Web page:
According to a 2014 report by the Institute of Education Services, the average age of public school buildings in the United States is 44 years. This is an increase of four years from the last time the survey was conducted in 1999. Moreover, here in New Jersey, the average age of public school buildings is more than 50 years. Our rapidly aging schools force us to ask important questions about their safety for students and staff.

Many public schools were built during the 1950s and 1960s to accommodate the baby-boom generation. Unfortunately, during that era of public school construction, asbestos-containing materials were commonplace. From ceiling and floor tiles to mastic, joint compounds, insulation and cement, asbestos was found in hundreds of products and heralded for its strength and ability to withstand heat and chemicals. Those benefits also came with a price tag—the mineral is carcinogenic, and exposure to airborne fibers has been linked to mesothelioma, asbestosis and other diseases.

Asbestos is a fibrous mineral that is invisible to the naked eye. Asbestos-containing products served a variety of uses in home and building construction, but also had valuable roles in automotive applications and shipbuilding until the mid-1970s when regulations were issued through the Toxic Substances Control Act (TSCA.) According to the Occupational Safety and Health Administration (OSHA) and the U.S.  Environmental Protection Agency (EPA), there are no acceptable levels of asbestos exposure, though there are limits in place for employees who may come into contact with it during their work day.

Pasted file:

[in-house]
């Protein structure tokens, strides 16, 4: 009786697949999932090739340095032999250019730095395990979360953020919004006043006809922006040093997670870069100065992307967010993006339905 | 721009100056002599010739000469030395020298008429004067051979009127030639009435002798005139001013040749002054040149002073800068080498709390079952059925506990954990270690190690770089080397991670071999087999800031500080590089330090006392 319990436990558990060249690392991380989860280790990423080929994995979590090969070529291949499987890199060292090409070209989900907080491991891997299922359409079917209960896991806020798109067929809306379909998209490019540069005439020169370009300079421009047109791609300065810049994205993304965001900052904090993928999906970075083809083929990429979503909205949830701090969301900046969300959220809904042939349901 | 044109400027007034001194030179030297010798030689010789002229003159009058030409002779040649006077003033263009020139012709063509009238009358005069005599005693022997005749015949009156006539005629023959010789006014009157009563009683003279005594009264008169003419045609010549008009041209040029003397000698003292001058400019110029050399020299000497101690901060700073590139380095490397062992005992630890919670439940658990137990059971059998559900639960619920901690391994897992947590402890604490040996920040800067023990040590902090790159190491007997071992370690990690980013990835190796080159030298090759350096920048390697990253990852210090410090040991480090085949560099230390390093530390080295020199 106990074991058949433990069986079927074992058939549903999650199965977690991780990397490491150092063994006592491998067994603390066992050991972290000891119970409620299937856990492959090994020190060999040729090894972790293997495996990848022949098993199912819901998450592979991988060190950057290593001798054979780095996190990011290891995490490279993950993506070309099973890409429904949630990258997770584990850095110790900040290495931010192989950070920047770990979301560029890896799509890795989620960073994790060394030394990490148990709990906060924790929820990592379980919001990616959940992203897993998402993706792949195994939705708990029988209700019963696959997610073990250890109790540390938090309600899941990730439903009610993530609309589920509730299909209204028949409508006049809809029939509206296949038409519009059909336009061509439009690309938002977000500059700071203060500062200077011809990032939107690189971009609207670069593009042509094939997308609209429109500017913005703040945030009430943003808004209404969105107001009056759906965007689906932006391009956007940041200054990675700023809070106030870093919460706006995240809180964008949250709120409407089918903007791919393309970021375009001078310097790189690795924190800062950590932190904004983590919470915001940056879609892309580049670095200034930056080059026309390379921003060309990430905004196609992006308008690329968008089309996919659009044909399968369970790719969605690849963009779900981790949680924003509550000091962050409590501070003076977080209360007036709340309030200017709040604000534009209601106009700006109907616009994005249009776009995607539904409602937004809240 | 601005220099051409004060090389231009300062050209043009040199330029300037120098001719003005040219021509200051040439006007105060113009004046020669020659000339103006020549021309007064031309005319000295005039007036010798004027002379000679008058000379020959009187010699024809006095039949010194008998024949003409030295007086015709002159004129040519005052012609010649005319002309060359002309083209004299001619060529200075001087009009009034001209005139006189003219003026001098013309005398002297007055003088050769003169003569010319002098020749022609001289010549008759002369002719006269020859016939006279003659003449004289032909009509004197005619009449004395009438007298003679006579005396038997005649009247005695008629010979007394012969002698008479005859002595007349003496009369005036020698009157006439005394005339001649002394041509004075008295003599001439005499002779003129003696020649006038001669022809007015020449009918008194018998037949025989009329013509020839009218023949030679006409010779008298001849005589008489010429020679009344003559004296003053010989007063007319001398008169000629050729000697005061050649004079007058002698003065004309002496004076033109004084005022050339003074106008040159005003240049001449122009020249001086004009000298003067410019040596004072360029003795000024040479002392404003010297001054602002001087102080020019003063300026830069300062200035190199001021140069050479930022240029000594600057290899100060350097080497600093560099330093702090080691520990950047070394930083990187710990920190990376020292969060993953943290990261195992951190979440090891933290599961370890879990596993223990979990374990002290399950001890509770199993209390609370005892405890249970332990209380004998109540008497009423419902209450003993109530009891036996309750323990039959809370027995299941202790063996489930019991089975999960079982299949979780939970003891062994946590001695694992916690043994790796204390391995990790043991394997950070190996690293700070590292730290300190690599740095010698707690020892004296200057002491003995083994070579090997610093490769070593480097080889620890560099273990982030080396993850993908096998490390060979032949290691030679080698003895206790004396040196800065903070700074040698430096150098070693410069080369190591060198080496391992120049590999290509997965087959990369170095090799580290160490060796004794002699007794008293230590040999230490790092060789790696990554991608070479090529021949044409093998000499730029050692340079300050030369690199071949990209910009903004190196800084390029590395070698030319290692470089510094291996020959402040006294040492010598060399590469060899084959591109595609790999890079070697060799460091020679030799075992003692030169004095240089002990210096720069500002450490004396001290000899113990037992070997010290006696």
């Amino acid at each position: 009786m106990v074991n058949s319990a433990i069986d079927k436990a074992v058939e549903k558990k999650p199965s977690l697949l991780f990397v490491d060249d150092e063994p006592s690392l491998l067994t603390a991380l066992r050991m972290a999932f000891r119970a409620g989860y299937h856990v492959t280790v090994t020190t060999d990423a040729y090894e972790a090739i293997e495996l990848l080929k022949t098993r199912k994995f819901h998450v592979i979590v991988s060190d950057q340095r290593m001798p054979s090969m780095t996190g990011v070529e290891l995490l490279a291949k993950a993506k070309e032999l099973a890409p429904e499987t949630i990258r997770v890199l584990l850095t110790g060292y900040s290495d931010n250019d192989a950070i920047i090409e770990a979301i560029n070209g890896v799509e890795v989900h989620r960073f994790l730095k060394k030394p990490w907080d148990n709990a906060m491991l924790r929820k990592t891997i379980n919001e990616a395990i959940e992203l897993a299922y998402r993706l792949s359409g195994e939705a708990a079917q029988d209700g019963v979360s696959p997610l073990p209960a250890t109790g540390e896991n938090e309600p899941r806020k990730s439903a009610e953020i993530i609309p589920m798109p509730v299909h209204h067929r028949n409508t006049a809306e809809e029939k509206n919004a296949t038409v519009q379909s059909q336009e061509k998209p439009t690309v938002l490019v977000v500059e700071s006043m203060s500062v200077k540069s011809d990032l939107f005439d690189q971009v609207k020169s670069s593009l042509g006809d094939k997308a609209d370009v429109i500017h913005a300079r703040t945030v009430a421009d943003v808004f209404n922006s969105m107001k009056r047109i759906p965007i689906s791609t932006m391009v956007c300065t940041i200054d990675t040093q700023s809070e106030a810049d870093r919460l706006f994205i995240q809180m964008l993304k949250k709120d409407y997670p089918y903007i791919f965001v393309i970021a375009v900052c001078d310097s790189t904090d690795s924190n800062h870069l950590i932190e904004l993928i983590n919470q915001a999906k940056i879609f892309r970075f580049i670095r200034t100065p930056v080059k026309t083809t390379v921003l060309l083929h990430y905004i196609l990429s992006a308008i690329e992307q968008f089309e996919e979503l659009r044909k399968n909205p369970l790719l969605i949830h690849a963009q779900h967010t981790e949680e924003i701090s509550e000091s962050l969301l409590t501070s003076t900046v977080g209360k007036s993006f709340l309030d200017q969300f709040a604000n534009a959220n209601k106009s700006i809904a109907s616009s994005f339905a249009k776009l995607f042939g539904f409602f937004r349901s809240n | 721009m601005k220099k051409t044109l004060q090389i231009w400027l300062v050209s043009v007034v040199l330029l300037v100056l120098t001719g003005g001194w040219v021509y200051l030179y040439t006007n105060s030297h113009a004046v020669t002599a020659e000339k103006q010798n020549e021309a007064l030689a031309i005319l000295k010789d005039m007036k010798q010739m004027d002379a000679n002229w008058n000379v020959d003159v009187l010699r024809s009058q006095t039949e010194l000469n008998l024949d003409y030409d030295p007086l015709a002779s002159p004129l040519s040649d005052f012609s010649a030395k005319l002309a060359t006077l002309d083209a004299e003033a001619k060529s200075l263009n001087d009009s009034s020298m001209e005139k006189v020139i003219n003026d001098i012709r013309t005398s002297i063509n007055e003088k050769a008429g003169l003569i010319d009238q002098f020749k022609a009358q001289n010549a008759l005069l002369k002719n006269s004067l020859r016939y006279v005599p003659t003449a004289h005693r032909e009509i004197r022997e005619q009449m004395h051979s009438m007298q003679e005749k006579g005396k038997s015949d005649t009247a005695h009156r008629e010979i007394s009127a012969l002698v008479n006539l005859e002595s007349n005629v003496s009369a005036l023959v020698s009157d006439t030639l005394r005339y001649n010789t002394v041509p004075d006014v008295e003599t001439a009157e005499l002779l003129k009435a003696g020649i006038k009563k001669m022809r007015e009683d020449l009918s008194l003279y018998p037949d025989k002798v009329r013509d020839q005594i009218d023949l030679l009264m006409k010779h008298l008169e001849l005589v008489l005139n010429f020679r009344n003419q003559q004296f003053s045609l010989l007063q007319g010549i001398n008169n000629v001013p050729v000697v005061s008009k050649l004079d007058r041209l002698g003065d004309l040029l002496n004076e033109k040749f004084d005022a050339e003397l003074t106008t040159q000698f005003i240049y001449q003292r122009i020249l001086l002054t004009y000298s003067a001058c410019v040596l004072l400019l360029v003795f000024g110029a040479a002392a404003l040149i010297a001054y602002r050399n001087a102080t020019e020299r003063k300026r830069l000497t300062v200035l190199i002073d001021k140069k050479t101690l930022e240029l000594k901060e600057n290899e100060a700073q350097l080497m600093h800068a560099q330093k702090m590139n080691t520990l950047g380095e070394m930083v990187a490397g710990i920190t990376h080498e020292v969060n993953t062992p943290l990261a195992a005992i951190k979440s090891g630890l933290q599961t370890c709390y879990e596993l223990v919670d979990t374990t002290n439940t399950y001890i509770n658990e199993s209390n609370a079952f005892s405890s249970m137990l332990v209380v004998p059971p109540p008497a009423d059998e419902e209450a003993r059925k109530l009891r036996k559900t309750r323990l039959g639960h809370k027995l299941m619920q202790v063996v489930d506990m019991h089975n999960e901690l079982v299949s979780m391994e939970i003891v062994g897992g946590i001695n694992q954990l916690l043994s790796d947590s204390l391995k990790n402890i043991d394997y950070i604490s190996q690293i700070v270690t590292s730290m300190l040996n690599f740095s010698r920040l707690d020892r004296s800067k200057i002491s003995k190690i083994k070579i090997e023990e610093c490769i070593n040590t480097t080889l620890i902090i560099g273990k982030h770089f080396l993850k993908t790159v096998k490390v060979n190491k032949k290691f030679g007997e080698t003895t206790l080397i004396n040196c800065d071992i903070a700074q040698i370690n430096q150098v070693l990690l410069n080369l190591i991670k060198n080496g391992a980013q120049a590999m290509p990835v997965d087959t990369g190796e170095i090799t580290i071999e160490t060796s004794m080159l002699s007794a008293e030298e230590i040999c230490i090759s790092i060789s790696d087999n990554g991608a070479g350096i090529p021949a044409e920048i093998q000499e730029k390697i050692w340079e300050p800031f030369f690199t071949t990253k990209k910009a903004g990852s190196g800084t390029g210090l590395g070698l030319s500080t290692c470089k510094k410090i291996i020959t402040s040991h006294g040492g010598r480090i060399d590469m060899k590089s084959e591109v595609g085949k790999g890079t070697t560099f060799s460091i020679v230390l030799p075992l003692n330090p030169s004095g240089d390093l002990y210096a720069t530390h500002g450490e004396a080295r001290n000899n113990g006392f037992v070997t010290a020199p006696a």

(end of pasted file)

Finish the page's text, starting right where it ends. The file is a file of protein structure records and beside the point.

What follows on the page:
Just this past month, classes were cancelled in at least two schools in Pinelands Regional district due to concerns about asbestos. Asbestos is relatively safe when it is in good condition and undisturbed. It becomes a health hazard when it comes loose or crumbles and releases microscopic fibers into the air. This condition is also known as friable. There are three types of activities that account for most asbestos exposures in schools: construction, demolition and renovation; maintenance activities; and accidental disturbance.

 

Read the full opinion-editorial in The Courier-Post by Marie Blistan, President of New Jersey Education Association, and Dan Fatton, executive director, WEC.

 

 

 

Healthy Schools Now